In retrospect, the signs were already there that Beyoncé’s Renaissance project might have a country music element – indeed, they were signalled in a most Beyoncéan manner. She rode a horse, albeit one covered in mirrored glass and suspended in mid-air above a stadium audience; she wore a cowboy hat, albeit one covered in mirrored glass and paired with similarly styled lingerie. At last week’s Grammys she wore a Stetson and a cowboy-inspired suit, albeit one custom designed for Louis Vuitton by Pharrell Williams.
And sure enough, two very enjoyable new songs suggest the “second act” of Renaissance – a new album due on 29 March – looks set to lean towards country, with its tropes doubly rhinestoned by Beyoncé’s glamour, poise and anti-ironic feeling.
Texas Hold ’Em is made for do-si-doing on a dusty dancefloor, with banjo, line-dancing commands, and exclamations of “woo hoo!” that might as well be “yee haw!” There’s a whisper of another recent pop-hoedown, Jonas Brothers’ What a Man Gotta Do, to the firmly resolved melody, but also something much more rootsy and authentically country to the arrangement, with its closely harmonised backing vocals and admirably restrained feel.
The track 16 Carriages, meanwhile, begins with an earthy thwack like a gloved hand on a horse’s flank, and there’s the unmistakably poignant drone of pedal steel. But the song quickly becomes Halo-proportioned, as Beyoncé looks back on the graft of her career since her mid-teens. Those 16 carriages are perhaps the caravan of tour buses and lorries heading out for the Renaissance tour, with Beyoncé “overworked and overwhelmed” but with “art to make / I got love to create on this holy night”.
Country is arguably more of a departure for Beyoncé than the house and disco sound of Renaissance: Act One, but the heartache, homilies and drinking songs of the genre are actually a great fit for her. Like country greats, she has such skill in delivering both wistful poetry and plainspoken sentiment, and the relaxed good-times gal of – for example – Cuff It is not really so different from someone crushing their 10th Natural Ice at a tailgater.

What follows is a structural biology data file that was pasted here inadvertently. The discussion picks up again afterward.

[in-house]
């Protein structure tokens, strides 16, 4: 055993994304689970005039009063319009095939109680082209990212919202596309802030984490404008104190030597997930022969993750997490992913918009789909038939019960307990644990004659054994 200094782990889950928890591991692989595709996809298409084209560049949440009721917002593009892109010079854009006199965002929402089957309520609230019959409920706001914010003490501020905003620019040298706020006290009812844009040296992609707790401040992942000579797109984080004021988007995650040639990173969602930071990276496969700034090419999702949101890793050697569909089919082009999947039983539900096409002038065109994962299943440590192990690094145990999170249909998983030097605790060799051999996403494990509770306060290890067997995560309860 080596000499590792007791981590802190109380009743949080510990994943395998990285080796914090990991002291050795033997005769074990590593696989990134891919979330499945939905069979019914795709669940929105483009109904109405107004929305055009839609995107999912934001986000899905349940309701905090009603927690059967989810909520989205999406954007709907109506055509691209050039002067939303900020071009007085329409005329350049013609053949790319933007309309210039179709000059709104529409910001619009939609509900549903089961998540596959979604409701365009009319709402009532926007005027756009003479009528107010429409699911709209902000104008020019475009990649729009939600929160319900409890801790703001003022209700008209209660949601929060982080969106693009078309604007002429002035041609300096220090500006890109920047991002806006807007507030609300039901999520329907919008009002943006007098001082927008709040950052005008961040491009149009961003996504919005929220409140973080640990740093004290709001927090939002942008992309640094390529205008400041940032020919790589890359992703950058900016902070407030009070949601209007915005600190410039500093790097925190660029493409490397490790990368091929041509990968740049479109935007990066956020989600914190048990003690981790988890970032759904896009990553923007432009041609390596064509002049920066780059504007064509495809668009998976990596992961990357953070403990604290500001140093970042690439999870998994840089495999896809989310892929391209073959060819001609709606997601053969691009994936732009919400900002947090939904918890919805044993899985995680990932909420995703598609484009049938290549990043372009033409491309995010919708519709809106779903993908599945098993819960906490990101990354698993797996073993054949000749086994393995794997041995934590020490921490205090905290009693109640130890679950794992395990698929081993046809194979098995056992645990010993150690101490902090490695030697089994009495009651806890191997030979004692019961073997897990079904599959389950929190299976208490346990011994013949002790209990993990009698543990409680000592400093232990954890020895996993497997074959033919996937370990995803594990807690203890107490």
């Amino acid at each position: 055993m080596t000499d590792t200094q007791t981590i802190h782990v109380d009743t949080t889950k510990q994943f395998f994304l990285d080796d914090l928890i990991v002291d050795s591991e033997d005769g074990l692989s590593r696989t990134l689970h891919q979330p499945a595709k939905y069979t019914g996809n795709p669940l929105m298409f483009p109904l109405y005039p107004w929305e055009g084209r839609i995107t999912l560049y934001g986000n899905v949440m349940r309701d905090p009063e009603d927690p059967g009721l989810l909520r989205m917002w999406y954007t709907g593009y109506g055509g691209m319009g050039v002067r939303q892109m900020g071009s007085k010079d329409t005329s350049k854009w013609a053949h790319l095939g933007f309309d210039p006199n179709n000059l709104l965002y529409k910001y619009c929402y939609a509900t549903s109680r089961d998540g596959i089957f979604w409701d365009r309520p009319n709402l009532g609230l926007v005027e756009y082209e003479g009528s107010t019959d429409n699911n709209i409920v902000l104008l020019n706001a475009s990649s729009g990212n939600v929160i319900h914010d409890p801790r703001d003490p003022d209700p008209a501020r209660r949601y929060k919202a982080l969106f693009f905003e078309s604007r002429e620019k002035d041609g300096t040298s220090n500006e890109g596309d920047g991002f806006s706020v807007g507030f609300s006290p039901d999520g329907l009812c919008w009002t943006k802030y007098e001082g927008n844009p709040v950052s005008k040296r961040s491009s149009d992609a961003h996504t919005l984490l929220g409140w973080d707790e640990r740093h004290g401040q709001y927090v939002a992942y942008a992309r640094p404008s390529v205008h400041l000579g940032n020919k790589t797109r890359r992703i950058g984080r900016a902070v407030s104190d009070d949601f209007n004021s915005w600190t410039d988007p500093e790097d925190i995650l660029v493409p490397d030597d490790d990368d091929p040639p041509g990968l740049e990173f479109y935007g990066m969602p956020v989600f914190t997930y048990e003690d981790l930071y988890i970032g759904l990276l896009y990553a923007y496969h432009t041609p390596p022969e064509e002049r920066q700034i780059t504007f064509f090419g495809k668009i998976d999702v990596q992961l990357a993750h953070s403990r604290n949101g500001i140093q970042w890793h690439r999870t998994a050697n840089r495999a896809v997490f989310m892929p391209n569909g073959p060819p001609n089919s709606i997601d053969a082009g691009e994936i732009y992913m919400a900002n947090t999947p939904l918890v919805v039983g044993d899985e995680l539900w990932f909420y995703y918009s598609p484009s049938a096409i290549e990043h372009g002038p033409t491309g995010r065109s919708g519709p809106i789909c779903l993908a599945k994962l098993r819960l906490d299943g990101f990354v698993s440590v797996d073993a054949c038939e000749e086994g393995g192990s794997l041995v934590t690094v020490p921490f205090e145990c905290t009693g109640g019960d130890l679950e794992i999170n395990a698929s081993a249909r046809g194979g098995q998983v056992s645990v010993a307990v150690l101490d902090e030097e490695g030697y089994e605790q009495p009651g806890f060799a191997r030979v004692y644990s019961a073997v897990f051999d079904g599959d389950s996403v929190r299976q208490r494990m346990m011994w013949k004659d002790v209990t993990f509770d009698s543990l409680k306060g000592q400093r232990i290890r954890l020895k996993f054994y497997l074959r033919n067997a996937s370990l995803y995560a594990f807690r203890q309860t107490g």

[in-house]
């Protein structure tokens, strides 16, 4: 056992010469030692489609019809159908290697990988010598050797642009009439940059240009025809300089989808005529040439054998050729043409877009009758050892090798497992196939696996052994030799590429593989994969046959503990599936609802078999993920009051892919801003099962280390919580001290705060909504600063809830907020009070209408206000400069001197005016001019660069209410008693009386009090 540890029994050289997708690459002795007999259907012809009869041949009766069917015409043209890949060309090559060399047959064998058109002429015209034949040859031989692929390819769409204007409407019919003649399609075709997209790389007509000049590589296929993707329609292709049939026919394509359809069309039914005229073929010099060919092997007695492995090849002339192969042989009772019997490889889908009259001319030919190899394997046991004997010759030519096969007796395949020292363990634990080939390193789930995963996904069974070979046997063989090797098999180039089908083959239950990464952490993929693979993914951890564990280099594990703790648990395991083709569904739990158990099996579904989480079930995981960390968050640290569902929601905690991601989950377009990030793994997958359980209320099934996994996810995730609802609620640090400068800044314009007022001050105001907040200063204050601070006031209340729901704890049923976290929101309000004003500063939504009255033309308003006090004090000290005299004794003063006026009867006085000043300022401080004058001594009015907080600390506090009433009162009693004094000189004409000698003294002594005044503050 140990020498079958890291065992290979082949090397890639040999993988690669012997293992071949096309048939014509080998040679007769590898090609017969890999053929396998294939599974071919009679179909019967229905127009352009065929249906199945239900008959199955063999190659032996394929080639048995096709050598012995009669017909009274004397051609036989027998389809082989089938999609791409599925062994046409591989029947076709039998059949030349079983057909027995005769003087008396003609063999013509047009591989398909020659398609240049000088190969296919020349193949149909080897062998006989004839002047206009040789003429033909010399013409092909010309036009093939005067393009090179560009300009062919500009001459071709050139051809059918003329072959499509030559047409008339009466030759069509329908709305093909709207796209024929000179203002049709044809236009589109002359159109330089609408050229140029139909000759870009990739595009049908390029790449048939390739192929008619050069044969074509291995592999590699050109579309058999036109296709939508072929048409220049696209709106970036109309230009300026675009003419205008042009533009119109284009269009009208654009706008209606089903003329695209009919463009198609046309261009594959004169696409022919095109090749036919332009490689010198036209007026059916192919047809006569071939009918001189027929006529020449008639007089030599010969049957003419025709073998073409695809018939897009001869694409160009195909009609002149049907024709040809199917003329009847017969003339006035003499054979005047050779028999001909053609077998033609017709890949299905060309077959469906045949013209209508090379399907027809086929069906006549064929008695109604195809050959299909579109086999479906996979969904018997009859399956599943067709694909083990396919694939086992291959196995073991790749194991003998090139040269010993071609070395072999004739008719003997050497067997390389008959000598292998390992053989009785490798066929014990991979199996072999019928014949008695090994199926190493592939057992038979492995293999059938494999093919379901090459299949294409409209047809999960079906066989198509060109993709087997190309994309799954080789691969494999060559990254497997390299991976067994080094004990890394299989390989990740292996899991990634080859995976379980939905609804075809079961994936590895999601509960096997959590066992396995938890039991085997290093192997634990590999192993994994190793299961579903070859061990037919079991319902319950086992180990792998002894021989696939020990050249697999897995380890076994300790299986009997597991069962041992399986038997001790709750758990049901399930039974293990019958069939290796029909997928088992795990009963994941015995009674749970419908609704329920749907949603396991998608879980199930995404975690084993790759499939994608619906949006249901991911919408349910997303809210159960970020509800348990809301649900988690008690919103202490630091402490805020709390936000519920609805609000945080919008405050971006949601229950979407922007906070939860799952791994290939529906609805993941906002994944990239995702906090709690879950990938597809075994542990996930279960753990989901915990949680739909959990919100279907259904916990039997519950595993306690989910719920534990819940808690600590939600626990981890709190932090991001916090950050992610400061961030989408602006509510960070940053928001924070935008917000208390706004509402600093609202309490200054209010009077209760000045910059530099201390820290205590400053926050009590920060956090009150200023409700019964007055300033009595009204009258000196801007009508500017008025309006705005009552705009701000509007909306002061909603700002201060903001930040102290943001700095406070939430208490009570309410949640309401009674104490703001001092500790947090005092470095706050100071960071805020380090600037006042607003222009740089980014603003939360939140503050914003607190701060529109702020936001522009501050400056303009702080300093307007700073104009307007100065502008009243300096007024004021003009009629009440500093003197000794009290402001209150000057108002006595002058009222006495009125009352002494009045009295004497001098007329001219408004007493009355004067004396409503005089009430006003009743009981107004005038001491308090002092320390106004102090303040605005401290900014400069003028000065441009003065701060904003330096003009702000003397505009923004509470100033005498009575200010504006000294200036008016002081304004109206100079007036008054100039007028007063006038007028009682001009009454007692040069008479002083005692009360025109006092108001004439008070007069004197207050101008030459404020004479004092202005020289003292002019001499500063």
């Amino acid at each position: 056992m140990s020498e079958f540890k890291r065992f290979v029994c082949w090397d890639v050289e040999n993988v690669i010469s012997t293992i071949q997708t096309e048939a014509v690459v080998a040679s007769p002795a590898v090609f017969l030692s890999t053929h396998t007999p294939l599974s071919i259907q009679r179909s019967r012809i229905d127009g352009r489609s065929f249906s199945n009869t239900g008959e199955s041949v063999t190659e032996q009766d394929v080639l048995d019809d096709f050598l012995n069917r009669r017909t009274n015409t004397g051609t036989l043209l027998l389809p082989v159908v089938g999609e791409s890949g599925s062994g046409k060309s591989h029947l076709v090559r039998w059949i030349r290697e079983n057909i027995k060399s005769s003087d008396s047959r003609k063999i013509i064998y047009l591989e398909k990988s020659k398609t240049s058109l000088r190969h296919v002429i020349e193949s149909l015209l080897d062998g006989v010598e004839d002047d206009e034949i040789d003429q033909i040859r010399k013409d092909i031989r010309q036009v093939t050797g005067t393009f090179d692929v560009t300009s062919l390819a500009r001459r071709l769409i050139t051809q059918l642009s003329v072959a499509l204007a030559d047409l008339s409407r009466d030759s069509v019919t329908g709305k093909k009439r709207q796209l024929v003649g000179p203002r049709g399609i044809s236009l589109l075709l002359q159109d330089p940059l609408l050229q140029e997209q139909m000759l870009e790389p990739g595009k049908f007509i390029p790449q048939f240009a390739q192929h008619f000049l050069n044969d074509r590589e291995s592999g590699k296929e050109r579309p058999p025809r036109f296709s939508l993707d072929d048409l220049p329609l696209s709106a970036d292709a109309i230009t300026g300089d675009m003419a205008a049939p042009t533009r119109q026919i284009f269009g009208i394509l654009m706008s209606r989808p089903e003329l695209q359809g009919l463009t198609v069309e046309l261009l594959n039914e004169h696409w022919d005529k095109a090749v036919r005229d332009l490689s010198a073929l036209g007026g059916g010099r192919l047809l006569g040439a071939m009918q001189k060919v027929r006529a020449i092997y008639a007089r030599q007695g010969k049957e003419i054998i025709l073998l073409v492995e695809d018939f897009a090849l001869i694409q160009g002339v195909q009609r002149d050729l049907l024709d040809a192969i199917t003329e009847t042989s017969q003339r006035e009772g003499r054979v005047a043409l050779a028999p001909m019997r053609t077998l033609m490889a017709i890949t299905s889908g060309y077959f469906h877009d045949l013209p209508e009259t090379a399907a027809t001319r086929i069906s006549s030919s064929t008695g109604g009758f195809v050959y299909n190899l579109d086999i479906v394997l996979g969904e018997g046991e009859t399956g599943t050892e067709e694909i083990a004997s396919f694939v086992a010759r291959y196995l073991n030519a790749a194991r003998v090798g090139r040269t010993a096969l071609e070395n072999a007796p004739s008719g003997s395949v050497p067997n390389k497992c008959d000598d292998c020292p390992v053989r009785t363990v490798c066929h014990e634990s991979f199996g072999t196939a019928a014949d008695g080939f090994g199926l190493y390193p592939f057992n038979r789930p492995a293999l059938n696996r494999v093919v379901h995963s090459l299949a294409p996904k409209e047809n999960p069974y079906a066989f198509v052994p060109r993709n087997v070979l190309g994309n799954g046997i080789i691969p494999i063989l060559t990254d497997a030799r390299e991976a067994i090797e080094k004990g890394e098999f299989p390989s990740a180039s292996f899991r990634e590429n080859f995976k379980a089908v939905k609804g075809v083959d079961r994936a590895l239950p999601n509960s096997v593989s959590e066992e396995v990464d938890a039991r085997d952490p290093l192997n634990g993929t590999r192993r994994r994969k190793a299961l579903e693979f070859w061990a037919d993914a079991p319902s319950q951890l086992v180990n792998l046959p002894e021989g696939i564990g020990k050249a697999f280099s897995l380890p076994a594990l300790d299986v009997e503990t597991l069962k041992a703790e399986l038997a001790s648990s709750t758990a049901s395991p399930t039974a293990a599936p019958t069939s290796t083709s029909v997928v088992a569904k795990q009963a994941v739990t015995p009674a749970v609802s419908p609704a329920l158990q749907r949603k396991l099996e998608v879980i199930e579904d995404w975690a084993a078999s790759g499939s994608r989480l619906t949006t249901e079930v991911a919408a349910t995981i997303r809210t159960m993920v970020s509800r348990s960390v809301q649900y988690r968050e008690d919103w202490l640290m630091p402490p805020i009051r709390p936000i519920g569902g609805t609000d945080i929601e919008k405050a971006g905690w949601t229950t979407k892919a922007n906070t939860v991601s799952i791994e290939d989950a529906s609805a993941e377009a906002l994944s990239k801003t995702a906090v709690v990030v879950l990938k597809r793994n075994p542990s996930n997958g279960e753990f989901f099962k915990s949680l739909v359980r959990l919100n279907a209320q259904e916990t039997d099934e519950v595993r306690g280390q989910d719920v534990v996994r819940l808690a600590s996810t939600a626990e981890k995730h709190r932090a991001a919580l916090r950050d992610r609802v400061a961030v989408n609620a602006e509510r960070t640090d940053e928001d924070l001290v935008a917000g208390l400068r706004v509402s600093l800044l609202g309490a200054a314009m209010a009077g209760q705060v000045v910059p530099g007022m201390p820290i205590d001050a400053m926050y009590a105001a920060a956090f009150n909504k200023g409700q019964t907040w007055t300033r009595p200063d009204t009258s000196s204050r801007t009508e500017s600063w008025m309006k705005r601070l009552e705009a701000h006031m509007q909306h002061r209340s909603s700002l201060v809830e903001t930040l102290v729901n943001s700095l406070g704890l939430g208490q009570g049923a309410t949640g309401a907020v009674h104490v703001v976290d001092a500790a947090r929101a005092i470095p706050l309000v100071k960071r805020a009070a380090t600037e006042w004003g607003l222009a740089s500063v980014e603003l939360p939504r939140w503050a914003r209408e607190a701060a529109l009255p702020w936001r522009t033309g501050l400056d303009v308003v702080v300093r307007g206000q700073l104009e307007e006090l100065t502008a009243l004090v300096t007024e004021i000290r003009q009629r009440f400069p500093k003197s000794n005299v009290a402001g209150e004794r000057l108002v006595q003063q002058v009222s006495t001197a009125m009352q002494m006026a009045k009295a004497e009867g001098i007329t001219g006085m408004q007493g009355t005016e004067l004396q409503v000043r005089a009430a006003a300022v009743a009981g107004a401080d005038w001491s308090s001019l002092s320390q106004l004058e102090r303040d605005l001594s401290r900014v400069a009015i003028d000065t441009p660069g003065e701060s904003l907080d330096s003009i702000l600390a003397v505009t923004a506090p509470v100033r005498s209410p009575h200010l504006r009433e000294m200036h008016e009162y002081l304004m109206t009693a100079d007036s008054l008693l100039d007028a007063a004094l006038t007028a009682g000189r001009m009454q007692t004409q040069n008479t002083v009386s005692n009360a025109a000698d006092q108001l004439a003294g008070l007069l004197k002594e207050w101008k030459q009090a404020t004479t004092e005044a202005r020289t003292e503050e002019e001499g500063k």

Cynics will say that it’s a detour to help her amass further Grammys in an area she’s not yet commanded (in 2016, the Academy’s country music committee rejected her country song Daddy Lessons as ineligible). Gossips will say it’s to assert her supremacy amid a (media-moulded) rivalry with Taylor Swift, who has long had her country music bona fides. More compelling is the sense that Beyoncé is – with a sure but light hand – claiming country as part of Black musical expression, rooted as it is in African American blues and gospel alongside white folk music. The trudging, sturdy, blues and gospel-infused 16 Carriages, about the labour she’s put into her career, recalls the work songs – an entire, complicated subgenre – performed by Black field labourers, here with a triumphantly epic bent. Playing the banjo on Texas Hold ‘Em is Rhiannon Giddens, who has done so much to deepen our understanding of the roots of American music – including how the banjo was a Black invention brought from Africa to the Caribbean and onto the US.
Renaissance will have a third act, and after the house and disco of act one and the country of act two, you can imagine her returning to her core zone of R&B, pop and power ballads for a satisfyingly rounded finale. Or perhaps there’ll be room for another genre excursion – maybe into rock? Or a deeper foray into rap following her dizzying bars on Savage (Remix) and Heated?
That would certainly be in keeping with the awe-inspiring but relaxed figure you currently see on stage. The imagery from the Renaissance tour – elegant robotics, sci-fi exploration – positioned Beyoncé as superhuman, and her dancers’ breathtaking choreography enhanced that, their martial rigour offset by individual expressions of freedom. And yet what made the tour so appealing was how normal she also was, bantering and breezy rather than clenched and professional as she has occasionally been in the past. Queen B she may still be, but there’s something refreshingly un-regal in her manner, and in the way she is trying on genres.
Sure, there’s undoubtedly a sense that her country music is another demonstration of her artistic might: inverting society’s expected post-natal career arc into an exponential curve as she surges upward on another stylistic adventure. But the gentle, even homely feel of this new music feels in keeping with a woman who is palpably in touch with her personal history, her family, her African American artistic heritage – and her own even rather ordinary humanity.
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